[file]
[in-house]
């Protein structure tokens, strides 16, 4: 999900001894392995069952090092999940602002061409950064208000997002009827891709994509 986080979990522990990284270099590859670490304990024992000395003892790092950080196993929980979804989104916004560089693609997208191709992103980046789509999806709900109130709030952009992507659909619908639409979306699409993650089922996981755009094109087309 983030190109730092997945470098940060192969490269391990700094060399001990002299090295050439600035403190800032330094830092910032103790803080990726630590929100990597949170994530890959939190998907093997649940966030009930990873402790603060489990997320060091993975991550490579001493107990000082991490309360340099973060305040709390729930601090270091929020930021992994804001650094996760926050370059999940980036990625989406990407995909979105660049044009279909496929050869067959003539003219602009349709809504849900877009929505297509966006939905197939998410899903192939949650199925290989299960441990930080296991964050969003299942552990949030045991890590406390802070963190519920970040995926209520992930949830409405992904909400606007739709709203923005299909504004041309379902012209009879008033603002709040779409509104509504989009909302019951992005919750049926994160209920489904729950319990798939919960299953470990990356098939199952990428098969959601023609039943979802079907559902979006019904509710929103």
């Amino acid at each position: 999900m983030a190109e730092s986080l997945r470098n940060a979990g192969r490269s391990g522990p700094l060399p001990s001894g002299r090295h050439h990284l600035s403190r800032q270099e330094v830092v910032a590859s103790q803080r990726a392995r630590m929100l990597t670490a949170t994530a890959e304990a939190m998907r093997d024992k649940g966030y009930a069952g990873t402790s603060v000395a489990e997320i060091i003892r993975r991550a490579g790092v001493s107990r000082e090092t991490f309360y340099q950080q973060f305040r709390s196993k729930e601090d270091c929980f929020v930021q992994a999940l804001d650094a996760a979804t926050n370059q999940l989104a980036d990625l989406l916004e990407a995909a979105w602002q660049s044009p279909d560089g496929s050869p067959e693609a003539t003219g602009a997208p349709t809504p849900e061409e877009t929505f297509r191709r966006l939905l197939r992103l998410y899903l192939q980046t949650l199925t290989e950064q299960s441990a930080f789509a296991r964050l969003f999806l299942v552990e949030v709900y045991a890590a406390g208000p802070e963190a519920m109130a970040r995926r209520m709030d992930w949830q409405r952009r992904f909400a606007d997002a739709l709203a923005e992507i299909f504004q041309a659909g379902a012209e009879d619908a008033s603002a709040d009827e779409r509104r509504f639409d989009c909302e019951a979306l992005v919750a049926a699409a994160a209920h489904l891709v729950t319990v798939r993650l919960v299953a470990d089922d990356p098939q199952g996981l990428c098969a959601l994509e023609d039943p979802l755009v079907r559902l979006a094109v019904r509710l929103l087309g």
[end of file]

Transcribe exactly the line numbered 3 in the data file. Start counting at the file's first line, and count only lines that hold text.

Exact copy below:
């Amino acid at each position: 999900m983030a190109e730092s986080l997945r470098n940060a979990g192969r490269s391990g522990p700094l060399p001990s001894g002299r090295h050439h990284l600035s403190r800032q270099e330094v830092v910032a590859s103790q803080r990726a392995r630590m929100l990597t670490a949170t994530a890959e304990a939190m998907r093997d024992k649940g966030y009930a069952g990873t402790s603060v000395a489990e997320i060091i003892r993975r991550a490579g790092v001493s107990r000082e090092t991490f309360y340099q950080q973060f305040r709390s196993k729930e601090d270091c929980f929020v930021q992994a999940l804001d650094a996760a979804t926050n370059q999940l989104a980036d990625l989406l916004e990407a995909a979105w602002q660049s044009p279909d560089g496929s050869p067959e693609a003539t003219g602009a997208p349709t809504p849900e061409e877009t929505f297509r191709r966006l939905l197939r992103l998410y899903l192939q980046t949650l199925t290989e950064q299960s441990a930080f789509a296991r964050l969003f999806l299942v552990e949030v709900y045991a890590a406390g208000p802070e963190a519920m109130a970040r995926r209520m709030d992930w949830q409405r952009r992904f909400a606007d997002a739709l709203a923005e992507i299909f504004q041309a659909g379902a012209e009879d619908a008033s603002a709040d009827e779409r509104r509504f639409d989009c909302e019951a979306l992005v919750a049926a699409a994160a209920h489904l891709v729950t319990v798939r993650l919960v299953a470990d089922d990356p098939q199952g996981l990428c098969a959601l994509e023609d039943p979802l755009v079907r559902l979006a094109v019904r509710l929103l087309g």